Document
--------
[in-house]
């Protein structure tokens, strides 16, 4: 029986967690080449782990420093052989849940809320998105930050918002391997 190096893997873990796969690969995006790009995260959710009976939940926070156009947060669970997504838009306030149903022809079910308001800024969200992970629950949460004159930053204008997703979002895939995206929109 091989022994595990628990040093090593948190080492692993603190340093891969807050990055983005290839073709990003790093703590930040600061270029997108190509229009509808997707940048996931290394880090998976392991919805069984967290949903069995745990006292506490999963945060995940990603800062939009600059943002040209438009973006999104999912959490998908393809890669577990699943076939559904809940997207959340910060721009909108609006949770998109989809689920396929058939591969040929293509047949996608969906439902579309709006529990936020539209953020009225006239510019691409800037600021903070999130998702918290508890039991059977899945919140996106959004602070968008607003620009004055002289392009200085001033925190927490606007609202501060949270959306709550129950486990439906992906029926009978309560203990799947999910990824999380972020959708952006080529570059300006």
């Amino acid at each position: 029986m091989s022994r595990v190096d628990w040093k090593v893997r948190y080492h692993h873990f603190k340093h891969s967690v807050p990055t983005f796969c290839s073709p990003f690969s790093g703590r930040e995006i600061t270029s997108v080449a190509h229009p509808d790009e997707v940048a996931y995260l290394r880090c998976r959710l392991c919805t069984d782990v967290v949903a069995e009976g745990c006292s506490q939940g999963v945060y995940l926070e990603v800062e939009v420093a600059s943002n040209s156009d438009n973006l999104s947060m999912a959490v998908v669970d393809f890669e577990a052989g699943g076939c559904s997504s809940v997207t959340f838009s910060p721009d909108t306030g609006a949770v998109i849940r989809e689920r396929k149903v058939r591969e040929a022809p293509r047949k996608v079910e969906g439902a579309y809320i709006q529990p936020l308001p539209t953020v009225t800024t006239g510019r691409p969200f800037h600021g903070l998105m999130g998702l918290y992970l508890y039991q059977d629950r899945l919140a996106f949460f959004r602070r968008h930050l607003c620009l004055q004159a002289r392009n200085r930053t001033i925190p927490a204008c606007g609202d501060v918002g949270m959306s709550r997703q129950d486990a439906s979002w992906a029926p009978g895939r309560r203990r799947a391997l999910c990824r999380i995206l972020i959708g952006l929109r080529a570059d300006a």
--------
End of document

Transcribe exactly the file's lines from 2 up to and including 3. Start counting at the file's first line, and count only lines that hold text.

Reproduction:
């Protein structure tokens, strides 16, 4: 029986967690080449782990420093052989849940809320998105930050918002391997 190096893997873990796969690969995006790009995260959710009976939940926070156009947060669970997504838009306030149903022809079910308001800024969200992970629950949460004159930053204008997703979002895939995206929109 091989022994595990628990040093090593948190080492692993603190340093891969807050990055983005290839073709990003790093703590930040600061270029997108190509229009509808997707940048996931290394880090998976392991919805069984967290949903069995745990006292506490999963945060995940990603800062939009600059943002040209438009973006999104999912959490998908393809890669577990699943076939559904809940997207959340910060721009909108609006949770998109989809689920396929058939591969040929293509047949996608969906439902579309709006529990936020539209953020009225006239510019691409800037600021903070999130998702918290508890039991059977899945919140996106959004602070968008607003620009004055002289392009200085001033925190927490606007609202501060949270959306709550129950486990439906992906029926009978309560203990799947999910990824999380972020959708952006080529570059300006």
């Amino acid at each position: 029986m091989s022994r595990v190096d628990w040093k090593v893997r948190y080492h692993h873990f603190k340093h891969s967690v807050p990055t983005f796969c290839s073709p990003f690969s790093g703590r930040e995006i600061t270029s997108v080449a190509h229009p509808d790009e997707v940048a996931y995260l290394r880090c998976r959710l392991c919805t069984d782990v967290v949903a069995e009976g745990c006292s506490q939940g999963v945060y995940l926070e990603v800062e939009v420093a600059s943002n040209s156009d438009n973006l999104s947060m999912a959490v998908v669970d393809f890669e577990a052989g699943g076939c559904s997504s809940v997207t959340f838009s910060p721009d909108t306030g609006a949770v998109i849940r989809e689920r396929k149903v058939r591969e040929a022809p293509r047949k996608v079910e969906g439902a579309y809320i709006q529990p936020l308001p539209t953020v009225t800024t006239g510019r691409p969200f800037h600021g903070l998105m999130g998702l918290y992970l508890y039991q059977d629950r899945l919140a996106f949460f959004r602070r968008h930050l607003c620009l004055q004159a002289r392009n200085r930053t001033i925190p927490a204008c606007g609202d501060v918002g949270m959306s709550r997703q129950d486990a439906s979002w992906a029926p009978g895939r309560r203990r799947a391997l999910c990824r999380i995206l972020i959708g952006l929109r080529a570059d300006a």